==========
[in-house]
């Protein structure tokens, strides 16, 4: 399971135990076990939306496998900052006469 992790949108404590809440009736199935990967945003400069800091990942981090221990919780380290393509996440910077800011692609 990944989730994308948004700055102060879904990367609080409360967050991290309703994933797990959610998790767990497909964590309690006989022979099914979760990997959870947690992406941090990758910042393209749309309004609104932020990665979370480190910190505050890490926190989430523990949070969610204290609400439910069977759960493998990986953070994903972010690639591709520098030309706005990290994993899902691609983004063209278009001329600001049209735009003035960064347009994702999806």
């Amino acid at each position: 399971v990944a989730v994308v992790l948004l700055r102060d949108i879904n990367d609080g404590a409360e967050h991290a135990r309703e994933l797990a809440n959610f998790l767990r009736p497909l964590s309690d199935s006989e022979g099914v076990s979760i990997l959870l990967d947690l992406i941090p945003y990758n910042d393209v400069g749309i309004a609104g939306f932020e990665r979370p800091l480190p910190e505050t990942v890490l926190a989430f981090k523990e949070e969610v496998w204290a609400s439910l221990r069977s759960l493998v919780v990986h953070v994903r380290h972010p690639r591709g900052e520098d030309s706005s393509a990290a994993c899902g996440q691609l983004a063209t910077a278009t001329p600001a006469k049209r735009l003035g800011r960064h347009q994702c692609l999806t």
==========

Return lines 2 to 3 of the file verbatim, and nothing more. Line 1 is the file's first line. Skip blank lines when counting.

């Protein structure tokens, strides 16, 4: 399971135990076990939306496998900052006469 992790949108404590809440009736199935990967945003400069800091990942981090221990919780380290393509996440910077800011692609 990944989730994308948004700055102060879904990367609080409360967050991290309703994933797990959610998790767990497909964590309690006989022979099914979760990997959870947690992406941090990758910042393209749309309004609104932020990665979370480190910190505050890490926190989430523990949070969610204290609400439910069977759960493998990986953070994903972010690639591709520098030309706005990290994993899902691609983004063209278009001329600001049209735009003035960064347009994702999806």
């Amino acid at each position: 399971v990944a989730v994308v992790l948004l700055r102060d949108i879904n990367d609080g404590a409360e967050h991290a135990r309703e994933l797990a809440n959610f998790l767990r009736p497909l964590s309690d199935s006989e022979g099914v076990s979760i990997l959870l990967d947690l992406i941090p945003y990758n910042d393209v400069g749309i309004a609104g939306f932020e990665r979370p800091l480190p910190e505050t990942v890490l926190a989430f981090k523990e949070e969610v496998w204290a609400s439910l221990r069977s759960l493998v919780v990986h953070v994903r380290h972010p690639r591709g900052e520098d030309s706005s393509a990290a994993c899902g996440q691609l983004a063209t910077a278009t001329p600001a006469k049209r735009l003035g800011r960064h347009q994702c692609l999806t």